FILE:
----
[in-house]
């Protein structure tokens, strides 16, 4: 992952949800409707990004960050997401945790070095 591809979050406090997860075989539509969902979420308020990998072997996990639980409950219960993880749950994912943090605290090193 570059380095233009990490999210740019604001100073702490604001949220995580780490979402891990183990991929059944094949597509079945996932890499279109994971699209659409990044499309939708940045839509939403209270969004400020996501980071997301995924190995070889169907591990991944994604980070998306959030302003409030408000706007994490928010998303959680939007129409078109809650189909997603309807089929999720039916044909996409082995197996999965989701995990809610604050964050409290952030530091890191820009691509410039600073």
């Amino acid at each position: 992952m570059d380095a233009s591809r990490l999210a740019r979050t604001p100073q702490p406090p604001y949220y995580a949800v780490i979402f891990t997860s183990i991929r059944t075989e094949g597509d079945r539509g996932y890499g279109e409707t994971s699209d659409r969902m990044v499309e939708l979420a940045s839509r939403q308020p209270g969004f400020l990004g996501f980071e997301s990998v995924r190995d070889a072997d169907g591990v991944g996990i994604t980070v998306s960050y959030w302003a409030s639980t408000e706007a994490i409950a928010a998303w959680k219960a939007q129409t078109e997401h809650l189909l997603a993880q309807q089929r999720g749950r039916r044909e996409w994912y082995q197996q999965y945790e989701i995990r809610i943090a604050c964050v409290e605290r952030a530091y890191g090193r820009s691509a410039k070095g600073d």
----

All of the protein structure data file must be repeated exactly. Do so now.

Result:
[in-house]
């Protein structure tokens, strides 16, 4: 992952949800409707990004960050997401945790070095 591809979050406090997860075989539509969902979420308020990998072997996990639980409950219960993880749950994912943090605290090193 570059380095233009990490999210740019604001100073702490604001949220995580780490979402891990183990991929059944094949597509079945996932890499279109994971699209659409990044499309939708940045839509939403209270969004400020996501980071997301995924190995070889169907591990991944994604980070998306959030302003409030408000706007994490928010998303959680939007129409078109809650189909997603309807089929999720039916044909996409082995197996999965989701995990809610604050964050409290952030530091890191820009691509410039600073």
């Amino acid at each position: 992952m570059d380095a233009s591809r990490l999210a740019r979050t604001p100073q702490p406090p604001y949220y995580a949800v780490i979402f891990t997860s183990i991929r059944t075989e094949g597509d079945r539509g996932y890499g279109e409707t994971s699209d659409r969902m990044v499309e939708l979420a940045s839509r939403q308020p209270g969004f400020l990004g996501f980071e997301s990998v995924r190995d070889a072997d169907g591990v991944g996990i994604t980070v998306s960050y959030w302003a409030s639980t408000e706007a994490i409950a928010a998303w959680k219960a939007q129409t078109e997401h809650l189909l997603a993880q309807q089929r999720g749950r039916r044909e996409w994912y082995q197996q999965y945790e989701i995990r809610i943090a604050c964050v409290e605290r952030a530091y890191g090193r820009s691509a410039k070095g600073d």